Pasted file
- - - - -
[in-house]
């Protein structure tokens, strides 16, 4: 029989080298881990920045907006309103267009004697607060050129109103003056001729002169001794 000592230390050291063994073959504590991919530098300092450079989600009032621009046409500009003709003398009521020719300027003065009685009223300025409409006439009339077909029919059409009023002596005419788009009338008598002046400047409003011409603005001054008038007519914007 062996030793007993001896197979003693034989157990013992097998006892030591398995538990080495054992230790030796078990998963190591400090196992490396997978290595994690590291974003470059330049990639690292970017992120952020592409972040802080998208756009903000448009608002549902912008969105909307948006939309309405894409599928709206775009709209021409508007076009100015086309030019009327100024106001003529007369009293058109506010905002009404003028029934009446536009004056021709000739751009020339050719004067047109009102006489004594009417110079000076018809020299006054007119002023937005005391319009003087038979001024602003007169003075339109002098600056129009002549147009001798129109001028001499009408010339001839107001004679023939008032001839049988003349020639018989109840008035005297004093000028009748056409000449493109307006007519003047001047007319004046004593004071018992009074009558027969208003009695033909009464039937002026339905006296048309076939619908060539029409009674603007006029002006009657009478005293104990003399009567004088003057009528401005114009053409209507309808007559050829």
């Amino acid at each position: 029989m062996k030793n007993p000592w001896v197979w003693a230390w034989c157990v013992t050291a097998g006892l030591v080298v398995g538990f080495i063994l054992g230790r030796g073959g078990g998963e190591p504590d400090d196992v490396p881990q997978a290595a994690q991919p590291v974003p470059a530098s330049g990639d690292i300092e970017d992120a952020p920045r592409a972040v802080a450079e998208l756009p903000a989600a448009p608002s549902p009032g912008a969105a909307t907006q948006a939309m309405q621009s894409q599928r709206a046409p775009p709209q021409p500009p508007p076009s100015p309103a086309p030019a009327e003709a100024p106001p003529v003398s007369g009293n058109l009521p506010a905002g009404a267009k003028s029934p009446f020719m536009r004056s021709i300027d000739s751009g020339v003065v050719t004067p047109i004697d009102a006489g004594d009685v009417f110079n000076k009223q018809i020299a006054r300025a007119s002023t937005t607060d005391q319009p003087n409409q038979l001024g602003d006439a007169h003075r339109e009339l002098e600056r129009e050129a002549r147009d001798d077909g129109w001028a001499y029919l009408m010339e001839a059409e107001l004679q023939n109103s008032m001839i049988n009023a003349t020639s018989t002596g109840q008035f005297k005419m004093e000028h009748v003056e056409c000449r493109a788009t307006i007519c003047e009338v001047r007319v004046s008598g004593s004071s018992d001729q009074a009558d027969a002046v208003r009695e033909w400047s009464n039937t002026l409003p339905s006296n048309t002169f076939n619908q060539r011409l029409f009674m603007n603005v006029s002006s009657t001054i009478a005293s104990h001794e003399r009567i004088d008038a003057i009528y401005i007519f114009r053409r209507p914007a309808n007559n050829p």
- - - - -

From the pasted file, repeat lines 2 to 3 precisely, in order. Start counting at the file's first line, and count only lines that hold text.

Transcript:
């Protein structure tokens, strides 16, 4: 029989080298881990920045907006309103267009004697607060050129109103003056001729002169001794 000592230390050291063994073959504590991919530098300092450079989600009032621009046409500009003709003398009521020719300027003065009685009223300025409409006439009339077909029919059409009023002596005419788009009338008598002046400047409003011409603005001054008038007519914007 062996030793007993001896197979003693034989157990013992097998006892030591398995538990080495054992230790030796078990998963190591400090196992490396997978290595994690590291974003470059330049990639690292970017992120952020592409972040802080998208756009903000448009608002549902912008969105909307948006939309309405894409599928709206775009709209021409508007076009100015086309030019009327100024106001003529007369009293058109506010905002009404003028029934009446536009004056021709000739751009020339050719004067047109009102006489004594009417110079000076018809020299006054007119002023937005005391319009003087038979001024602003007169003075339109002098600056129009002549147009001798129109001028001499009408010339001839107001004679023939008032001839049988003349020639018989109840008035005297004093000028009748056409000449493109307006007519003047001047007319004046004593004071018992009074009558027969208003009695033909009464039937002026339905006296048309076939619908060539029409009674603007006029002006009657009478005293104990003399009567004088003057009528401005114009053409209507309808007559050829």
């Amino acid at each position: 029989m062996k030793n007993p000592w001896v197979w003693a230390w034989c157990v013992t050291a097998g006892l030591v080298v398995g538990f080495i063994l054992g230790r030796g073959g078990g998963e190591p504590d400090d196992v490396p881990q997978a290595a994690q991919p590291v974003p470059a530098s330049g990639d690292i300092e970017d992120a952020p920045r592409a972040v802080a450079e998208l756009p903000a989600a448009p608002s549902p009032g912008a969105a909307t907006q948006a939309m309405q621009s894409q599928r709206a046409p775009p709209q021409p500009p508007p076009s100015p309103a086309p030019a009327e003709a100024p106001p003529v003398s007369g009293n058109l009521p506010a905002g009404a267009k003028s029934p009446f020719m536009r004056s021709i300027d000739s751009g020339v003065v050719t004067p047109i004697d009102a006489g004594d009685v009417f110079n000076k009223q018809i020299a006054r300025a007119s002023t937005t607060d005391q319009p003087n409409q038979l001024g602003d006439a007169h003075r339109e009339l002098e600056r129009e050129a002549r147009d001798d077909g129109w001028a001499y029919l009408m010339e001839a059409e107001l004679q023939n109103s008032m001839i049988n009023a003349t020639s018989t002596g109840q008035f005297k005419m004093e000028h009748v003056e056409c000449r493109a788009t307006i007519c003047e009338v001047r007319v004046s008598g004593s004071s018992d001729q009074a009558d027969a002046v208003r009695e033909w400047s009464n039937t002026l409003p339905s006296n048309t002169f076939n619908q060539r011409l029409f009674m603007n603005v006029s002006s009657t001054i009478a005293s104990h001794e003399r009567i004088d008038a003057i009528y401005i007519f114009r053409r209507p914007a309808n007559n050829p």